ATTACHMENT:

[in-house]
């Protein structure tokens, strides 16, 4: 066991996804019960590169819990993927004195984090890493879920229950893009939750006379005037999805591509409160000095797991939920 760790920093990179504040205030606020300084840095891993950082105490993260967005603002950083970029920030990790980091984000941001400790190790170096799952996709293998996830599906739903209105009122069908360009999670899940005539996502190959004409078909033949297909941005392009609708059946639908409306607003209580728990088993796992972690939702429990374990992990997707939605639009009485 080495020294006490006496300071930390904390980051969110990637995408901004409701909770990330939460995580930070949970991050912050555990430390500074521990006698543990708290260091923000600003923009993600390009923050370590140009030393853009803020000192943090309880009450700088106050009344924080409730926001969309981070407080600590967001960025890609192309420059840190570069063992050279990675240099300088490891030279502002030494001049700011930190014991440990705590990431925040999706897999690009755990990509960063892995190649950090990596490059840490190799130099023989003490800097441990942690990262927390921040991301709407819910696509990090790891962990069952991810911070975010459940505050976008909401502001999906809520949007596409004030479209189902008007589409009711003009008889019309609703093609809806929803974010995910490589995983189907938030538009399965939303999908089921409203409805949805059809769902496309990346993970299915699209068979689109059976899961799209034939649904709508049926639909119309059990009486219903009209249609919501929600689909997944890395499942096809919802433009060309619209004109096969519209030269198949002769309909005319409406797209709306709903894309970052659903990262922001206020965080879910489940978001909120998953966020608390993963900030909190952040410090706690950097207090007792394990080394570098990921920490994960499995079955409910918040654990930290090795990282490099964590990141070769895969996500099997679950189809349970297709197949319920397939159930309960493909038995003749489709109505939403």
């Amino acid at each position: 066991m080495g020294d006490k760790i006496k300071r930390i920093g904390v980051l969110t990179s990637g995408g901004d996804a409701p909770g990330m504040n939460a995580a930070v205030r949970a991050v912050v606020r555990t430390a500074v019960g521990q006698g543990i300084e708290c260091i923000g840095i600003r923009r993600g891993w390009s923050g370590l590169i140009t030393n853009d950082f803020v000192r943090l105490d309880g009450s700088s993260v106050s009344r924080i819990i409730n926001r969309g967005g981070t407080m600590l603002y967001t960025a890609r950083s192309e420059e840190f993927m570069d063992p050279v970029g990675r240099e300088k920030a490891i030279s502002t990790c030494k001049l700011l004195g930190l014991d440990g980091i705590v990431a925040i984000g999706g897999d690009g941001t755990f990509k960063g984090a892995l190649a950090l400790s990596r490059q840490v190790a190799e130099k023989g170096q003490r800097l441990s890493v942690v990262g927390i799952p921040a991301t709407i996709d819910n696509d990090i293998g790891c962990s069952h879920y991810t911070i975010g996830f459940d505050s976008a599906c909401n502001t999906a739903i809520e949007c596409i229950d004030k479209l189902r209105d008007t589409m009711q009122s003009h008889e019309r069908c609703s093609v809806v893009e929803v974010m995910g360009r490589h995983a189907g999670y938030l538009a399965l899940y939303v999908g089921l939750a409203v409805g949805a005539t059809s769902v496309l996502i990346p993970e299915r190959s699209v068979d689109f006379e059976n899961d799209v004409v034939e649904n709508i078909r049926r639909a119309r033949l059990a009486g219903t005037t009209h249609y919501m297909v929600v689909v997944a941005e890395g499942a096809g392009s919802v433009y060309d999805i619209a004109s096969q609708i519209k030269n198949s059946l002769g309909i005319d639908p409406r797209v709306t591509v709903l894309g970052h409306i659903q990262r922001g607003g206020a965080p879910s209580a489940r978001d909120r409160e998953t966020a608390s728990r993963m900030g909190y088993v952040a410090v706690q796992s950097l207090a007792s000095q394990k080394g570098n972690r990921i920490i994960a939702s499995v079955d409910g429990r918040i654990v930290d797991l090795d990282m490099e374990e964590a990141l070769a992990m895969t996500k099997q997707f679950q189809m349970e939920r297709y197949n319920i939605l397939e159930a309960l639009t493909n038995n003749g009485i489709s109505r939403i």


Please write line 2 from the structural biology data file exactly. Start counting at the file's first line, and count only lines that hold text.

């Protein structure tokens, strides 16, 4: 066991996804019960590169819990993927004195984090890493879920229950893009939750006379005037999805591509409160000095797991939920 760790920093990179504040205030606020300084840095891993950082105490993260967005603002950083970029920030990790980091984000941001400790190790170096799952996709293998996830599906739903209105009122069908360009999670899940005539996502190959004409078909033949297909941005392009609708059946639908409306607003209580728990088993796992972690939702429990374990992990997707939605639009009485 080495020294006490006496300071930390904390980051969110990637995408901004409701909770990330939460995580930070949970991050912050555990430390500074521990006698543990708290260091923000600003923009993600390009923050370590140009030393853009803020000192943090309880009450700088106050009344924080409730926001969309981070407080600590967001960025890609192309420059840190570069063992050279990675240099300088490891030279502002030494001049700011930190014991440990705590990431925040999706897999690009755990990509960063892995190649950090990596490059840490190799130099023989003490800097441990942690990262927390921040991301709407819910696509990090790891962990069952991810911070975010459940505050976008909401502001999906809520949007596409004030479209189902008007589409009711003009008889019309609703093609809806929803974010995910490589995983189907938030538009399965939303999908089921409203409805949805059809769902496309990346993970299915699209068979689109059976899961799209034939649904709508049926639909119309059990009486219903009209249609919501929600689909997944890395499942096809919802433009060309619209004109096969519209030269198949002769309909005319409406797209709306709903894309970052659903990262922001206020965080879910489940978001909120998953966020608390993963900030909190952040410090706690950097207090007792394990080394570098990921920490994960499995079955409910918040654990930290090795990282490099964590990141070769895969996500099997679950189809349970297709197949319920397939159930309960493909038995003749489709109505939403």